blog | 4min Read
Published on May 19, 2021
I was 12 when I was left spellbound. I had just read the Harry Potter franchise. And I couldn’t help but marvel at how the author had crafted such a myriad of magical elements, deadly mysteries, heart-wrenching losses and awe-inspiring friendships. All contained in that stack of seven books. And that was when I realised the power of writing. Be it historical moments like the stroke of midnight of 14 August 1947, when Jawaharlal Nehru delivered his famous ‘A Tryst with Destiny’. That written speech is still taught to students in high school and has the ability to inspire. As an ardent reader, I can vouch that persuasive writing can do wonders.
But why even write?
Now, all of us won’t end up as a laureate like Shakespeare, but that’s the thing about writing. It’s an outlet to express your feelings- love, frustration, anger, grief, hope, guilt etc. Nothing is right and wrong or better and worse. When you write, you just vent out your pent up emotions.
Writing is a great weapon when it comes to fighting for social change and empowerment, which is wielded by the likes of Amanda Gorman and Maya Angelou. Words are an embodiment of what you believe in. You just have to channel your experiences and inner self into them.
With writing, we can forge realms of fantasies and fictions, which bring in a much-needed escape and respite from the real world. If one isn’t happy or satisfied with their reality, they get to write their own version of it. Writing gives wings to the stranded mind.
So, to all the budding writers reading this article, here is a novice’s guide to kick-start and develop your writing journey.
Start small. Start now.
You can begin small and then build up. Start with writing a personal journal, just for yourself. Be open and honest since there is no one to judge. Observe your progress gradually. You can even try your hand at poetry. Inculcate the habit of writing daily. You can go on to create social media handles and websites where you can publish your work as blogs. Validation from the public will act as an incentive and be a great confidence booster. You also get to collaborate with like-minded individuals on the social network. You can showcase your talent via any medium.
Books are the keys that unlock the realm of imagination. They broaden our perspectives, open up new horizons, and nourish our mind. If you wish to be a wordsmith, being an avid reader is indispensable. Your experience as a reader will help you grow into a writer.
Don’t commit a faux pas.
Get your facts and grammar straight. It is of utmost importance that your content is grammatically and factually correct. A mistake in this regard is as bad as making a fashion faux pas at the Cannes red carpet. To steer clear of such a predicament, cultivate a habit of running your written pieces through the Grammarly scan.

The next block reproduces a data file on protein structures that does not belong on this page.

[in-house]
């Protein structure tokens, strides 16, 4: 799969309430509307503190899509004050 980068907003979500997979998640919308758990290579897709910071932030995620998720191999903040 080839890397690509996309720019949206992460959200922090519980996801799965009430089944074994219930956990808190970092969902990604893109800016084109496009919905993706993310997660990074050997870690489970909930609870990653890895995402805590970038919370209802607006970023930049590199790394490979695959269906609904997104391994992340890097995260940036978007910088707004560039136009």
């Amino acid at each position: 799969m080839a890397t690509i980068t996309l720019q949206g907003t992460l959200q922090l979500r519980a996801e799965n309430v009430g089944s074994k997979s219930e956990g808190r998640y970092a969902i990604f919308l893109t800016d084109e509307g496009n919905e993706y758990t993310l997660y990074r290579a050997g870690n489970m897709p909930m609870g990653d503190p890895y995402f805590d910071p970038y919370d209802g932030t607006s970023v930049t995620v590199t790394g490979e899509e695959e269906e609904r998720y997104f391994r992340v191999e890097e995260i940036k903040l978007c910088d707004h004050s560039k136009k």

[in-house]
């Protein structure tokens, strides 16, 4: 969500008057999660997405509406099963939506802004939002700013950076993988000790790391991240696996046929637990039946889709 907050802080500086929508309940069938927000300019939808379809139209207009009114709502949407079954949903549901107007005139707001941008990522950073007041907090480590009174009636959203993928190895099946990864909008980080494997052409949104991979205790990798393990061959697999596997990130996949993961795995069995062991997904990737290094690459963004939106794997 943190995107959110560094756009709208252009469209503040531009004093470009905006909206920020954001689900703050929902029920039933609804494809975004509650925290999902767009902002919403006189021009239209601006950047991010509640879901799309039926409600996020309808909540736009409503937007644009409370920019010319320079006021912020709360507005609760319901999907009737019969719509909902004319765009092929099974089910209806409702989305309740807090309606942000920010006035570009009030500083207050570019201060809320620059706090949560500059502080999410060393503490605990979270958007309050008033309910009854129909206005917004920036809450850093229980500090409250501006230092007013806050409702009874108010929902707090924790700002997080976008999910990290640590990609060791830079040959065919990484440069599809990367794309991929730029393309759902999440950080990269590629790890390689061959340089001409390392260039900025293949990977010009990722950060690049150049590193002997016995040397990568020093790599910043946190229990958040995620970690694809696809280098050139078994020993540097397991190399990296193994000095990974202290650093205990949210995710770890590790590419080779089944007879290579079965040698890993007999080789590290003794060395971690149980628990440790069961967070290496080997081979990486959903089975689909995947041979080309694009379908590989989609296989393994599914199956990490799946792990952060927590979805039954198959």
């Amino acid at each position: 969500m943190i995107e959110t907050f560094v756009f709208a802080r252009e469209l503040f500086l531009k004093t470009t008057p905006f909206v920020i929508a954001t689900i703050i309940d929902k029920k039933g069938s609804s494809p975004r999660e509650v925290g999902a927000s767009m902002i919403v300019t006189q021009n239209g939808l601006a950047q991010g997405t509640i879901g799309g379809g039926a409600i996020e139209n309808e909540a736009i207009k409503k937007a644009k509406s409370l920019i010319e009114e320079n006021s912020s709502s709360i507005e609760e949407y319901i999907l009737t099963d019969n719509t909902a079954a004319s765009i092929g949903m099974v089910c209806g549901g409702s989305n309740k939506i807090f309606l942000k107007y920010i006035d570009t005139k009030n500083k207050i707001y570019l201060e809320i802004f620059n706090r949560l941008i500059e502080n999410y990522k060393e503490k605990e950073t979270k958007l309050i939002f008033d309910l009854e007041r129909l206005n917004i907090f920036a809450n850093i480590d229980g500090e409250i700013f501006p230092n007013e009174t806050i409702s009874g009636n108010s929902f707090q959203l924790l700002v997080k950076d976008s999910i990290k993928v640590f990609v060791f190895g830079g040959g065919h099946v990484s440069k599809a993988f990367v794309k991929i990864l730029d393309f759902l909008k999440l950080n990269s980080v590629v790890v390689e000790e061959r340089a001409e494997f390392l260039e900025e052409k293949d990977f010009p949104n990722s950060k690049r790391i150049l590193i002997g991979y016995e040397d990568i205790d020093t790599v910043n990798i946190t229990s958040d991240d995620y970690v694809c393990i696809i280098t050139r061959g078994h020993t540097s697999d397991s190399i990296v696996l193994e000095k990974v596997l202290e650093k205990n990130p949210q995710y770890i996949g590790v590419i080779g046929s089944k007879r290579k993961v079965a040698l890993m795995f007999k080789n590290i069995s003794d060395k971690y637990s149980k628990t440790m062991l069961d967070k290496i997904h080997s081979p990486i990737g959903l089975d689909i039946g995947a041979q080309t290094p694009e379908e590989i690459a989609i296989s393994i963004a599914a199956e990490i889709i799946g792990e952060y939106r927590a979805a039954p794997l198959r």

Don’t be like Shashi Tharoor, aka a “walking dictionary”.
While it’s a good practice to have dictionaries for breakfast, it’s not wise to use too many jargons or tough, uncommon words in your content. Or else it starts to sound like gobbledygook. If a reader has to look up the meanings more than twice, their flow breaks, which results in them losing their interest.
Maintain brevity. Be straightforward.
Your content has to be concise and crystal clear. Don’t beat around the bush unnecessarily. No one has all the time in the world to read what you’ve written. Your writing and its purpose should be conspicuous at the first skim.
Ensure coherence and fluency.
It is understood that using elaborate and sophisticated adjectives and adverbs is tempting, but it makes your content all the more time-consuming to read. Try and use more nouns and verbs. Here’s an example for you:
He fastly ran up the hill.
The above sentence can be replaced by the following one:
He shot up the hill.
There’s always a good chance of a single verb replacing your lengthy adjective or adverb.
Know your audience.
You need to be well-aware of your target audience and have knowledge of what they want or care about. This allows you to tailor your writing in a way that is more impactful and valuable to them.
Support your arguments with facts.
Whenever you have to prove your point or win an argument, support it with factual and statistical data. It creates a strong impression and makes it hard for someone to dismiss it.
Show, don’t tell.
To the Potterheads reading this, remember that scene from Deathly Hallows when the Battle of Hogwarts was being fought? Remember yearning for a more emotive end of Fred, Tonks and Lupin? Remember craving more of rejoicing when the battle was won? But for heaven’s sake, J.K. Rowling wouldn’t give it to us! And that’s precisely what makes the Harry Potter franchise so phenomenal. Good writers don’t exaggerate with words, which allows the readers to live the story. They don’t give them the complete satisfaction, which leaves the readers reeling for more, keeping them on the edge of their seats.
Add a personal touch.
This is the cherry on the top. A personal touch can never go wrong. It helps the reader to relate and forms a good connection with them. It makes the piece honest and genuine. A huge example can be seen in the Harry Potter franchise, again, wherein J.K. Rowling has depicted her own childhood in the bespectacled protagonist’s aka Harry’s life.
Given that these are some of the vital ingredients for writing a decent piece, the crux lies in channelising your thoughts, manifesting your emotions, and weaving the words in a gripping way. Start with a heightened passion, add zeal, and mix in your creativity and observation skills. You’ll end up creating quite a convincing piece of art.